The new materiality (German Neue Sachlichkeit) is an art movement in German art of the 1920s – early 1930s, which represented the tradition of neoclassicism in the general context of the development of modernist art. The authorship of the term “New materiality” belongs to the director of the art gallery in Mannheim, G. Hartlaub, who called the direction of the “search for new materiality” an exhibition of works by young artists that took place at him in 1925. This trend, not formalized organizationally and sufficiently broad (due to the belonging of artists from different lands of Germany), existed until fascism came to power in 1933.
The participants in the New Materiality movement, striving to counter the alarming ecstasy of expressionism, proclaimed a “return to a positive and concrete reality.” Continue reading
Metarealism (came from the Greek meta – between, after, through, and gealis – material, real) is the realism of many realities connected by the continuity of metabolic transformations and state changes. There is a reality open to the ant’s vision, and a reality open to the wandering of an electron, and a reality folded into a mathematical formula. The metareal image, metamorphosis, metabolism is a way of interconnecting all these realities, affirming their growing unity.
Metarealism is a style in Russian literature and art that took shape in the 70s, but gained fame in the 80s. Representatives of metarealism. In poetry – I. Zhdanov, O. Sedakova, V. Aristov, A. Parshchikov, I. Kutik, A. Eremenko, V. Salimon and others. In painting: E. Dybsky, Z. Sherman, E. Gor, B .Morkovnikov, A. Tsedlik and others. Continue reading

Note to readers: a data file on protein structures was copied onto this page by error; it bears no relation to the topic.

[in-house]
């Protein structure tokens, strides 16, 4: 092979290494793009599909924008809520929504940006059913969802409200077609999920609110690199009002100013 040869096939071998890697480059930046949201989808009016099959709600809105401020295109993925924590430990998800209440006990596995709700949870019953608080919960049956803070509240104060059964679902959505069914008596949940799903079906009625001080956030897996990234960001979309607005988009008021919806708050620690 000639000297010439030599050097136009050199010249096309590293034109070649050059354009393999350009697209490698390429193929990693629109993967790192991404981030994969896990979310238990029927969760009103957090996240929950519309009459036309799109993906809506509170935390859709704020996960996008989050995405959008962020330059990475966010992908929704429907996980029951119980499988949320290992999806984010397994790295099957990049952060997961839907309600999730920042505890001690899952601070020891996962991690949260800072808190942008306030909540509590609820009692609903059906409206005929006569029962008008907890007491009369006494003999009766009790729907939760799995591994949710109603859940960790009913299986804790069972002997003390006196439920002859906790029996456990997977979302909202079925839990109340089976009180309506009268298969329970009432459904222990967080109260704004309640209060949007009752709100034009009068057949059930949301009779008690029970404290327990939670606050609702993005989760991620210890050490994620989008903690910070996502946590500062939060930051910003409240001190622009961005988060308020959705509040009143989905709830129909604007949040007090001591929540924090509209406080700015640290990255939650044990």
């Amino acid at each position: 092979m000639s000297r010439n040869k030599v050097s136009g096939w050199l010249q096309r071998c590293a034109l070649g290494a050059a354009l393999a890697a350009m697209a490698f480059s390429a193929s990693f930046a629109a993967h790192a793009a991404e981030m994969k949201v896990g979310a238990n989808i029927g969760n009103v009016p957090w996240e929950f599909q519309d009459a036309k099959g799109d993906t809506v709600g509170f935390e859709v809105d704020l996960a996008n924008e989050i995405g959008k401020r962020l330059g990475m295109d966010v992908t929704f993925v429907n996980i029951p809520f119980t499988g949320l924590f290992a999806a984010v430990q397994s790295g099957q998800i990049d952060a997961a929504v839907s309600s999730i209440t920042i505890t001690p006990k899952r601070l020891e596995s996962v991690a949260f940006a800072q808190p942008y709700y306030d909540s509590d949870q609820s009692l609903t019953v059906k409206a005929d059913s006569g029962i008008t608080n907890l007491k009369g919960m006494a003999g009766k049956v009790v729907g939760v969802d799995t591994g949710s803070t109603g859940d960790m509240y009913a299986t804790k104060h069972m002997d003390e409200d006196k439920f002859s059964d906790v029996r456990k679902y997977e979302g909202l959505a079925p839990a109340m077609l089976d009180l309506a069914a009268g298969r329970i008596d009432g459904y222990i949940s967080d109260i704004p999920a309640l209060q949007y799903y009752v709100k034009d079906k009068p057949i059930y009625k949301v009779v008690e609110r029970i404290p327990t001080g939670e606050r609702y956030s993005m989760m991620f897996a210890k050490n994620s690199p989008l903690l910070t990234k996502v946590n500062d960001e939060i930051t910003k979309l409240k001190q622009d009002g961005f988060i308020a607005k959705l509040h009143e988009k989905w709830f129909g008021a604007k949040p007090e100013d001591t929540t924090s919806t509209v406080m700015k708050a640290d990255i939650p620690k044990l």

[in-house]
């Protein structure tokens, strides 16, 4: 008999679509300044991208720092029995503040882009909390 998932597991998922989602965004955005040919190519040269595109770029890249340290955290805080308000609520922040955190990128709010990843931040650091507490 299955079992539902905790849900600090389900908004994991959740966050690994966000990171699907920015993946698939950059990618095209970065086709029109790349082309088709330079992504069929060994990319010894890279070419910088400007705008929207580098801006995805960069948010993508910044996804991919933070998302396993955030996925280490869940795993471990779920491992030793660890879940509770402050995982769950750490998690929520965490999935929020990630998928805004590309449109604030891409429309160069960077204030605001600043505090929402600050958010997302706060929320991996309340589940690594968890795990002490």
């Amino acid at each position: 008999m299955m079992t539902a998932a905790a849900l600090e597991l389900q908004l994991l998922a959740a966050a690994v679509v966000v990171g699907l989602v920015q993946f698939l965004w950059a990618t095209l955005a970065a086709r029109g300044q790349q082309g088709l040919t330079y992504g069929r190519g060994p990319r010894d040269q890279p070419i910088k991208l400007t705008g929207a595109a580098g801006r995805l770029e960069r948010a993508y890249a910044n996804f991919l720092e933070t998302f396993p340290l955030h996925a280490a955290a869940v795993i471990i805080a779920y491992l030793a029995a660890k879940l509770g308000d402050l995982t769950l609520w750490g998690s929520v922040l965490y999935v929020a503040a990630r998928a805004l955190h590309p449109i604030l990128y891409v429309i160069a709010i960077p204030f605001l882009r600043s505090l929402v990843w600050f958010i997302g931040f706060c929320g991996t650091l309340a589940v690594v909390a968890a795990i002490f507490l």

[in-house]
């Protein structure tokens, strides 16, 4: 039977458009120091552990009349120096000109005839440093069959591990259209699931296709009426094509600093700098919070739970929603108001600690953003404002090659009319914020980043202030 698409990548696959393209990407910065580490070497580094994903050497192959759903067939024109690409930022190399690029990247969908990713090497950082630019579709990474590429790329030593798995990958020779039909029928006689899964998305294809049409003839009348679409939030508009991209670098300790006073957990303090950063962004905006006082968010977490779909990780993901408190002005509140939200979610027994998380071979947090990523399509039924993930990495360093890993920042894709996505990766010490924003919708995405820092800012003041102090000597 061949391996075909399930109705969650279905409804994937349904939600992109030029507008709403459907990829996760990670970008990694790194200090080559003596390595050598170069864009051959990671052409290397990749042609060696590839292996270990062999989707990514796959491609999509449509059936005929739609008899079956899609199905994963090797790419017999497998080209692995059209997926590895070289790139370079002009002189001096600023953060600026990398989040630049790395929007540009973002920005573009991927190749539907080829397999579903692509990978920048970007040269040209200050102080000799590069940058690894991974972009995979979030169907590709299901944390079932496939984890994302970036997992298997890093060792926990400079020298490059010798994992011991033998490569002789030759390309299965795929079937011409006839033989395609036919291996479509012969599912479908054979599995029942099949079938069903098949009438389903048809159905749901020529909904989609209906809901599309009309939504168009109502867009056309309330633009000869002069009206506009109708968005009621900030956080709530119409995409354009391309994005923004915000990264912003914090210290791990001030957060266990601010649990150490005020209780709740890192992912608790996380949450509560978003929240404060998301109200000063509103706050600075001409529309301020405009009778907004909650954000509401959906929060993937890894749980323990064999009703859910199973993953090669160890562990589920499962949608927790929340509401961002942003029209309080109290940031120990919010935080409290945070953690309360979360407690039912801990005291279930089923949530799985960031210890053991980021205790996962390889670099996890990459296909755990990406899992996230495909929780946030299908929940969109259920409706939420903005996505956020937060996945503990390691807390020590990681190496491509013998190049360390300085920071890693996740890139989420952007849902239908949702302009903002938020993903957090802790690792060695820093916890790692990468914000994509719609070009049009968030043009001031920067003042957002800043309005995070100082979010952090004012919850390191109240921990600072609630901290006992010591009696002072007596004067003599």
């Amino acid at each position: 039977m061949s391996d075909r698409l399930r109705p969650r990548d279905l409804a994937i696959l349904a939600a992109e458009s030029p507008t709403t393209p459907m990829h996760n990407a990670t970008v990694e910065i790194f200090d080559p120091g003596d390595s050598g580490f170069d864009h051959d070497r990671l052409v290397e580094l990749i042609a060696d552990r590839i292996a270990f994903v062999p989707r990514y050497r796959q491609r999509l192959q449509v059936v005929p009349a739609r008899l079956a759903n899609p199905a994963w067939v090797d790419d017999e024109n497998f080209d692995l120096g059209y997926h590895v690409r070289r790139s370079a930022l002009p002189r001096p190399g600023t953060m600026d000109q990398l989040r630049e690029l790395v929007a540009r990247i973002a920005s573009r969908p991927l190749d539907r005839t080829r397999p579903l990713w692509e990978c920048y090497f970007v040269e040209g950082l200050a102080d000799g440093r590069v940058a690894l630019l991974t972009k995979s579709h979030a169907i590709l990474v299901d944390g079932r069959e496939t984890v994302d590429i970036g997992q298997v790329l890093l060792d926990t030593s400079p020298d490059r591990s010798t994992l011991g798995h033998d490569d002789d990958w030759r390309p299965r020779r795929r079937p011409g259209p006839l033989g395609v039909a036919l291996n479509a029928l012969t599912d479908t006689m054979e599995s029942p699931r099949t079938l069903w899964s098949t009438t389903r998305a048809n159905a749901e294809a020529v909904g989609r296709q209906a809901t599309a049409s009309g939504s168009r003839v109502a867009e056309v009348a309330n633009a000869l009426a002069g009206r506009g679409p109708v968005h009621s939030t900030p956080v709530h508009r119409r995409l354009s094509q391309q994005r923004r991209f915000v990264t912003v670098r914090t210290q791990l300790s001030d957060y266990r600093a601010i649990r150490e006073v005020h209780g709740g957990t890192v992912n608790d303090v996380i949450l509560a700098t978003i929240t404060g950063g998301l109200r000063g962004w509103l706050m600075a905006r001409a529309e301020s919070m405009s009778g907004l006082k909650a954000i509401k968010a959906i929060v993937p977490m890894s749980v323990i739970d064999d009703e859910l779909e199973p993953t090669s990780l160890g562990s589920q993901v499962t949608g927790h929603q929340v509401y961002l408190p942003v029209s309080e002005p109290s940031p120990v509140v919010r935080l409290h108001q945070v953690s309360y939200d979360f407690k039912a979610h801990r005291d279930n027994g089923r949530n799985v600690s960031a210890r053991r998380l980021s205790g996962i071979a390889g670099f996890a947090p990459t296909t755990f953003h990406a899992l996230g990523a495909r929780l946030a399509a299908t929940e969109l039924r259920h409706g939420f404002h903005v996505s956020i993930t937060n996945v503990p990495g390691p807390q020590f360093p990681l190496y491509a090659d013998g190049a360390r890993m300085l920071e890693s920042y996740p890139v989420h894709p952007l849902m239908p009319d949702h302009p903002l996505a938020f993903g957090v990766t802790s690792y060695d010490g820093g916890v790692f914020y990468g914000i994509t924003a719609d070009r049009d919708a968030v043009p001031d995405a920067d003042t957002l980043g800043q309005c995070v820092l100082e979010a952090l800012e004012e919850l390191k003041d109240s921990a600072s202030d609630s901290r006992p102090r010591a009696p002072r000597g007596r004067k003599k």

Abstractionism (from Latin abstraction– distraction, removal) is one of the directions in the art of the 20th century, the essence of which was the complete rejection of the depiction of real objects and phenomena in painting, drawing and sculpture. Abstractionism arose on the basis of such currents as cubism, futurism and expressionism. Some areas of abstractionism (Suprematism, neoplasticism) differed in ordered designs from lines, geometric shapes and volumes of various colors. And such a direction as tashism was rather a reflection of the spontaneity and unconsciousness of creativity in the dynamics of volumes and spots. Abstractionism sought to “harmonize”, the creation of certain color combinations and geometric shapes, so that the beholder formed certain associations. The date of abstractionism can be considered 1910, it was then that its founder V.V. Kandinsky presented the first abstract work in the history of art in Munich and wrote a treatise on the Spiritual in Art, where he substantiated his own creative methodology with scientific discoveries. Continue reading